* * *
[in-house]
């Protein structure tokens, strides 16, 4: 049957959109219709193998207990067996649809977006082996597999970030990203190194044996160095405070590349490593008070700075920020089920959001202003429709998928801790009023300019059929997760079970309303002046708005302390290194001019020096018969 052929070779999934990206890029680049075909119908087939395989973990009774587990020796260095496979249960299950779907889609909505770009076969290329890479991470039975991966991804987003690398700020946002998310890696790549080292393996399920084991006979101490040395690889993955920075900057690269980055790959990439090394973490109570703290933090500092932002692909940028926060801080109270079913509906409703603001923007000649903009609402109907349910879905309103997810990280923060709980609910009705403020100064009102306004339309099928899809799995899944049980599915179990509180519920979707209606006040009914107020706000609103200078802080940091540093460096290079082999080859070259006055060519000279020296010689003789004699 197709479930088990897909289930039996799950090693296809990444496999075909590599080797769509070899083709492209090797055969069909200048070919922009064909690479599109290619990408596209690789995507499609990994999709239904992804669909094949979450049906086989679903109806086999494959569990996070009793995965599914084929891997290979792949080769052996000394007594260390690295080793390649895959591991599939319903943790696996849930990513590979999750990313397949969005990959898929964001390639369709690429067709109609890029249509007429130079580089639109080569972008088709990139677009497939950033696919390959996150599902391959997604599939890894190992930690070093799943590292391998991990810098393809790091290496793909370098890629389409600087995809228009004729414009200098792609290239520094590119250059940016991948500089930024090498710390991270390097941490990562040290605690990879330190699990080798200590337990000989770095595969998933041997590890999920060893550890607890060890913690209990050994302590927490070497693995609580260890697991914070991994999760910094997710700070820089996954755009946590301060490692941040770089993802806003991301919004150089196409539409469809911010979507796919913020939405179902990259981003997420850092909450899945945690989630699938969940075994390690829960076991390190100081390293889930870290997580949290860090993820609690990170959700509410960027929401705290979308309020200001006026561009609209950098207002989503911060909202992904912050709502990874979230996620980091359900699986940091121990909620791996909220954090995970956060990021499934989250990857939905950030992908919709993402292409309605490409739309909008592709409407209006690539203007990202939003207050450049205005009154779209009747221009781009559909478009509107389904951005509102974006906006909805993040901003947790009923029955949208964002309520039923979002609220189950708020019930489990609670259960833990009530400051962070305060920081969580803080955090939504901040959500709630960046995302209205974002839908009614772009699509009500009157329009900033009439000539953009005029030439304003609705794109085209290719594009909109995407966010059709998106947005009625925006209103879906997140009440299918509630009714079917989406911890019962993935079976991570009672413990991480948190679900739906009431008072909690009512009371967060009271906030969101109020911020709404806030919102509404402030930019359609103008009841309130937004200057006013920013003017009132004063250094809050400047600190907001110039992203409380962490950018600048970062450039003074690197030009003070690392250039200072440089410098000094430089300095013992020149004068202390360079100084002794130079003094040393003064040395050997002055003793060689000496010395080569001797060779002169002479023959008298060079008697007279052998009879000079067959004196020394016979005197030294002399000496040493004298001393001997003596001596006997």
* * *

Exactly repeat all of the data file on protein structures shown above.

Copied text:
[in-house]
């Protein structure tokens, strides 16, 4: 049957959109219709193998207990067996649809977006082996597999970030990203190194044996160095405070590349490593008070700075920020089920959001202003429709998928801790009023300019059929997760079970309303002046708005302390290194001019020096018969 052929070779999934990206890029680049075909119908087939395989973990009774587990020796260095496979249960299950779907889609909505770009076969290329890479991470039975991966991804987003690398700020946002998310890696790549080292393996399920084991006979101490040395690889993955920075900057690269980055790959990439090394973490109570703290933090500092932002692909940028926060801080109270079913509906409703603001923007000649903009609402109907349910879905309103997810990280923060709980609910009705403020100064009102306004339309099928899809799995899944049980599915179990509180519920979707209606006040009914107020706000609103200078802080940091540093460096290079082999080859070259006055060519000279020296010689003789004699 197709479930088990897909289930039996799950090693296809990444496999075909590599080797769509070899083709492209090797055969069909200048070919922009064909690479599109290619990408596209690789995507499609990994999709239904992804669909094949979450049906086989679903109806086999494959569990996070009793995965599914084929891997290979792949080769052996000394007594260390690295080793390649895959591991599939319903943790696996849930990513590979999750990313397949969005990959898929964001390639369709690429067709109609890029249509007429130079580089639109080569972008088709990139677009497939950033696919390959996150599902391959997604599939890894190992930690070093799943590292391998991990810098393809790091290496793909370098890629389409600087995809228009004729414009200098792609290239520094590119250059940016991948500089930024090498710390991270390097941490990562040290605690990879330190699990080798200590337990000989770095595969998933041997590890999920060893550890607890060890913690209990050994302590927490070497693995609580260890697991914070991994999760910094997710700070820089996954755009946590301060490692941040770089993802806003991301919004150089196409539409469809911010979507796919913020939405179902990259981003997420850092909450899945945690989630699938969940075994390690829960076991390190100081390293889930870290997580949290860090993820609690990170959700509410960027929401705290979308309020200001006026561009609209950098207002989503911060909202992904912050709502990874979230996620980091359900699986940091121990909620791996909220954090995970956060990021499934989250990857939905950030992908919709993402292409309605490409739309909008592709409407209006690539203007990202939003207050450049205005009154779209009747221009781009559909478009509107389904951005509102974006906006909805993040901003947790009923029955949208964002309520039923979002609220189950708020019930489990609670259960833990009530400051962070305060920081969580803080955090939504901040959500709630960046995302209205974002839908009614772009699509009500009157329009900033009439000539953009005029030439304003609705794109085209290719594009909109995407966010059709998106947005009625925006209103879906997140009440299918509630009714079917989406911890019962993935079976991570009672413990991480948190679900739906009431008072909690009512009371967060009271906030969101109020911020709404806030919102509404402030930019359609103008009841309130937004200057006013920013003017009132004063250094809050400047600190907001110039992203409380962490950018600048970062450039003074690197030009003070690392250039200072440089410098000094430089300095013992020149004068202390360079100084002794130079003094040393003064040395050997002055003793060689000496010395080569001797060779002169002479023959008298060079008697007279052998009879000079067959004196020394016979005197030294002399000496040493004298001393001997003596001596006997």